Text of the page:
We are beginning a four-week series on the Psalms. We begin this week with a Psalm of Ascent. Psalm 120 is the first on the pilgrims’ journey to the house of the Lord.
I cried out to the LORD
when I was in trouble
(and he answered me):
“LORD, deliver me from lying lips
and a dishonest tongue!”
What more will be given to you,
what more will be done to you,
you dishonest tongue?
a warrior’s sharpened arrows,
coupled with burning coals
from a wood fire!
Oh, I’m doomed
because I have been an immigrant
because I’ve made my home
among Kedar’s tents.
I’ve lived far too long
with people who hate peace.
I’m for peace,
but when I speak, they are for war. (Psalm 120 – CEB)
Why do we want to go to the house of the LORD? What makes us get in the car to drive to worship on Sunday, or nowadays, go to the computer, turn on the TV, or join a Zoom call?
I believe it’s our need for God. Something has happened in our life that causes us to change our daily routine. And like the psalmist, it is often the recognition that we are in over heads. In this way, confession is always the first step of our pilgrimage. Confession brings us to cry out to the Lord. And here, we are given our first word of hope: God hears and answers.
The psalmist’s petition is to be delivered from lying lips and a dishonest tongue. This isn’t a “Calgon take me away” moment, for the “me” to be delivered is our very soul. This is a deep lament and supplication to God. The psalmist recognizes that more is at stake then comfort or piety.
I don’t always think about my sin that way. There are moments I have found myself crying on the floor before God in confession and then thanksgiving. But on most days, “forgive my debts as I forgive my debtors” rolls easily off my tongue. I don’t actively and consciously consider the risk to my soul. Without this honest introspection, can I be moved to go before the Lord? Will I take time out of my life to seek out the presence of God? Am I willing to give up anything in order to do so?
The psalmist is aware of what’s at stake. The consequence of sin is recognized as well as the need for the sin to be put to death. Not just with a sharpshooter’s deadliest weapon but also with the refining power of fire.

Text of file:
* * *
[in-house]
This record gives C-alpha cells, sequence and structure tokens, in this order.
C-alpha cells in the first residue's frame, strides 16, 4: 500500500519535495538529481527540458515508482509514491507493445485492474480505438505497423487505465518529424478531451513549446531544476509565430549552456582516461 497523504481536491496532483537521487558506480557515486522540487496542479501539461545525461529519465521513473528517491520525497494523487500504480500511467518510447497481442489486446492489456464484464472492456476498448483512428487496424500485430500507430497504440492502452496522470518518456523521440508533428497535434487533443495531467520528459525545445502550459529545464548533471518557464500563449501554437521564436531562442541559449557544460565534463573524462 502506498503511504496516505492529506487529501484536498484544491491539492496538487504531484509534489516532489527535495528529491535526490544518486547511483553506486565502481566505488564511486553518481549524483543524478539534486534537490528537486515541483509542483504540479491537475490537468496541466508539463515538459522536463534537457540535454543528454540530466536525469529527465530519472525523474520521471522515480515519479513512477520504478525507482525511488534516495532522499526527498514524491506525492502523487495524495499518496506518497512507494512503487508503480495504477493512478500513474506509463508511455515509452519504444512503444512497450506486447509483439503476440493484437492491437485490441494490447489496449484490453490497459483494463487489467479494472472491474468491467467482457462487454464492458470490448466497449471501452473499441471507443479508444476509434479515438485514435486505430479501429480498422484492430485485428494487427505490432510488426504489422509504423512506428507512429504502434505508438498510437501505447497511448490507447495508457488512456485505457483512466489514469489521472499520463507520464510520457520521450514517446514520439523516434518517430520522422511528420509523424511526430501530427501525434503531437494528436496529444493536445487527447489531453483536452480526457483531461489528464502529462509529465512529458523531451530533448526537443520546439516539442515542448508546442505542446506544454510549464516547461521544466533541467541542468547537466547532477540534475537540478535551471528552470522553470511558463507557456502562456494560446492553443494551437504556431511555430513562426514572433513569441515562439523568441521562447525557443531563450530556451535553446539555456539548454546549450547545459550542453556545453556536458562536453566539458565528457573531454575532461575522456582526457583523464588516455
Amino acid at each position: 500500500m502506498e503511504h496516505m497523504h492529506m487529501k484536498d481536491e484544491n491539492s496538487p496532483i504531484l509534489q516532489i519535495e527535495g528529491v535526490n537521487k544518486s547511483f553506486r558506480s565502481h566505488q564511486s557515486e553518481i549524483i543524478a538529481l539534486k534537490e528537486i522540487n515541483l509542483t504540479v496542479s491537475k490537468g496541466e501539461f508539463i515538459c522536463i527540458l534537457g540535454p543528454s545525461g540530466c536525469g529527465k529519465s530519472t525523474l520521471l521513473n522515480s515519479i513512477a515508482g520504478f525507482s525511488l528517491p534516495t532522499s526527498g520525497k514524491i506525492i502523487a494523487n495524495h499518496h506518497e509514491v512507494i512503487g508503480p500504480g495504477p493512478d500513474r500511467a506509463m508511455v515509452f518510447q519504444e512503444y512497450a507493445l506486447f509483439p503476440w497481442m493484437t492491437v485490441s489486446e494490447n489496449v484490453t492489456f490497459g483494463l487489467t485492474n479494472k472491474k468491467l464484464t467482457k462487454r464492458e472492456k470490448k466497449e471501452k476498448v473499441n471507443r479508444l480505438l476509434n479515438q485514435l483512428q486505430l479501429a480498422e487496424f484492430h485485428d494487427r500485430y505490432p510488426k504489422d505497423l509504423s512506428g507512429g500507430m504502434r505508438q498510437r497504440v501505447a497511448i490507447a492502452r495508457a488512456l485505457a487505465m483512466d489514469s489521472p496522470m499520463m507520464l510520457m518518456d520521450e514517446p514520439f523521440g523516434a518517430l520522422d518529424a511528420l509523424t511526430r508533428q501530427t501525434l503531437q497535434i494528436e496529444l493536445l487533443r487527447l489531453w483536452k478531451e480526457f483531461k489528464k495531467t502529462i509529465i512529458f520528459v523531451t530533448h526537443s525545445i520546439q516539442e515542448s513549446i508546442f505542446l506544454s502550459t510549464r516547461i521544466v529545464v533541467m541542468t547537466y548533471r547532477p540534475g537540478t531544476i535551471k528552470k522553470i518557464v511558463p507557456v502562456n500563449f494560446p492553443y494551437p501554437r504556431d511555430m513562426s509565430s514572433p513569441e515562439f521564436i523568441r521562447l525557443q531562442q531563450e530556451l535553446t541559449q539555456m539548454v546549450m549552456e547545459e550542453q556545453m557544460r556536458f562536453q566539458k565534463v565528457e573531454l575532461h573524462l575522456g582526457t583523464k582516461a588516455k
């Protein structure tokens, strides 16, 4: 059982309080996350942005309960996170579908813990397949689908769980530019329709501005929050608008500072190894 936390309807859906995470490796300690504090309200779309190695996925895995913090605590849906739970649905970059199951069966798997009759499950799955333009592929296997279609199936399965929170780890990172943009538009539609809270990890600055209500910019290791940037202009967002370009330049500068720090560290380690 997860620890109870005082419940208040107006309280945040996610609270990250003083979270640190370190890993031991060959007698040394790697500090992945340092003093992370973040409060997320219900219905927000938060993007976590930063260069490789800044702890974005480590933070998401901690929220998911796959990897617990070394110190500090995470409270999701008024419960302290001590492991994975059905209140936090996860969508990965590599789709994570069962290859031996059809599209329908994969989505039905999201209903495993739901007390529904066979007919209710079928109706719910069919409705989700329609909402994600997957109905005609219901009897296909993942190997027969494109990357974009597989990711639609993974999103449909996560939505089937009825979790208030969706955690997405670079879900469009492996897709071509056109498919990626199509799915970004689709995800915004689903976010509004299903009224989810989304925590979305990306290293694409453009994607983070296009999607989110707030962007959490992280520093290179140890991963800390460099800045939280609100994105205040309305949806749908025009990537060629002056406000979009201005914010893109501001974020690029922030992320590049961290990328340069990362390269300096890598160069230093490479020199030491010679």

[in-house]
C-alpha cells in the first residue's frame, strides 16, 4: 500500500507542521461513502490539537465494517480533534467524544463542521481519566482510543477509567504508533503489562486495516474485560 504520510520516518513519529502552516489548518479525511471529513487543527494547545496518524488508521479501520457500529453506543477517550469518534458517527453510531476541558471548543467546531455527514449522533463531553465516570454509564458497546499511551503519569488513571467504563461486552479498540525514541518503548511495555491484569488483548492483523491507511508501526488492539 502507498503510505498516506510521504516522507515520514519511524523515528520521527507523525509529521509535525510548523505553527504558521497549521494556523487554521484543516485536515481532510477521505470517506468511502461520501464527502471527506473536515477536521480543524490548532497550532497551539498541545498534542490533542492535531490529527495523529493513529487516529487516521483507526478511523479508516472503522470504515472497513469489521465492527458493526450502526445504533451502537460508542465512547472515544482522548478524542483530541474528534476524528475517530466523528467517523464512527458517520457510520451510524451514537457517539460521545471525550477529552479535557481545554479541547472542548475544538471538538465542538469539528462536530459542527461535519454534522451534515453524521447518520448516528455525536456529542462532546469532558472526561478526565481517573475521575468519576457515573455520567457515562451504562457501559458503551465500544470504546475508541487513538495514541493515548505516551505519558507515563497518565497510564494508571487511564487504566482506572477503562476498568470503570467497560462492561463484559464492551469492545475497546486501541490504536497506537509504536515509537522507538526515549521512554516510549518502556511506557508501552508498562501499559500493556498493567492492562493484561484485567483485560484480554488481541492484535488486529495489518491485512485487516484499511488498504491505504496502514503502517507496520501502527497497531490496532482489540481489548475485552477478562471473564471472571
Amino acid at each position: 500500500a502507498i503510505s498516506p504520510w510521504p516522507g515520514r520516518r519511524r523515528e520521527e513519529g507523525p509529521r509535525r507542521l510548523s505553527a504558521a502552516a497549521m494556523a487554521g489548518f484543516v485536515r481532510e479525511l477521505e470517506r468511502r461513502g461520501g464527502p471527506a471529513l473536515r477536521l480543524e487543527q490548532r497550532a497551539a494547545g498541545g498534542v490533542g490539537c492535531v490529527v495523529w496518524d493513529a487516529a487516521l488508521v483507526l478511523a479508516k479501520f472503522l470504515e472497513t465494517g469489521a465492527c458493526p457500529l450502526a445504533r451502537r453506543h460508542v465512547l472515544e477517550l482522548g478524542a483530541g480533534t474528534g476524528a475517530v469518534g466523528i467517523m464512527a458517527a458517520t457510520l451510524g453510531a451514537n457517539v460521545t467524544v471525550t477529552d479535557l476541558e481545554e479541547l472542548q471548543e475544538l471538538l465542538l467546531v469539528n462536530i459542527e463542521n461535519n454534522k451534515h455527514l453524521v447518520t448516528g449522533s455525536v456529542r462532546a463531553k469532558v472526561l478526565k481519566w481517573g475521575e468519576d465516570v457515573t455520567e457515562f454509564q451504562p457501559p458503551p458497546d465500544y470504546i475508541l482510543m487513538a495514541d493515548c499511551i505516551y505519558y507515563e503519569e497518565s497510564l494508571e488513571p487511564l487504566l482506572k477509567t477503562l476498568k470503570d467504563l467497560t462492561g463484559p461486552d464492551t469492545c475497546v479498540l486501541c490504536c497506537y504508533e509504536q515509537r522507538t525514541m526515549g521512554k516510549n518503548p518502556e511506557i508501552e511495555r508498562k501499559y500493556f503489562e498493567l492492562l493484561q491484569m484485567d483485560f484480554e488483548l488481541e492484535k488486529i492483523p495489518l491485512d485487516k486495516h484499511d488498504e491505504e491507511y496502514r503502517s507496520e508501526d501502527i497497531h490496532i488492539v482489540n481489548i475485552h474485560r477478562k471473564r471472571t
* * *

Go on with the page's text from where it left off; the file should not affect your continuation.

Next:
Meschech and Kedar represent places away from the community of faith, away from God. Somehow, the psalmist recognizes there is no peace, no shalom in these places far from God, and is shaken out of their ignorance, apathy, or even participation in a society that prefers war to peace. What are the things we tell ourselves that make us ignore a culture that loves war?
In our lives it is probably not actual war. But war represents the things that are not of God. War is born out of greed, envy, and pride; the need for power; the willingness to oppress others. We see these in our culture every day. Have we lived too long with people who hate peace? Have we forgotten what peace is?
The culture of war is any culture that does not seek peace. To live in the presence of God, to say, “I’m for peace,” requires action on our part. We don’t just send our thoughts and prayers. At some point, our feet need to move. We need to show up.This doesn’t mean we leave this country and move somewhere else. Our physical location does not move us closer to God. Peace is not a place we can go.
Peace is a way we live.Peace is a way we live. #peace #generosity #compassion Click To Tweet
To live in God’s peace, shalom, is to live with generosity, humility, justice, and mercy. It is a recognition that we constantly need God to deliver us from the lies and dishonesty around us — and in us. Our pilgrimage, our ascent to the house of the Lord, is one we make throughout our lives. It is our constant striving for the Kingdom of God.
To say, “I’m for peace,” is to be willing to cry out to the Lord in confession and need. It is to be willing, to move away from the comfort of pretending we are not surrounded by those who only want to talk about war when we speak of peace. It is the willingness to step out of our daily routine and comfort and begin the pilgrimage that we may bring peace to the war zone. May God guide our feet and our hearts as we begin our ascent.
Lord, our deliverer; Lord, creator of peace:
We cry to you in both confession and supplication
to silence the lies and end the culture of war this world loves.
Teach us, first in our souls,
what it means to be for peace.
And from this place of communion with you,
may we be bold to speak and courageous to act for peace.
The complete worship service is here: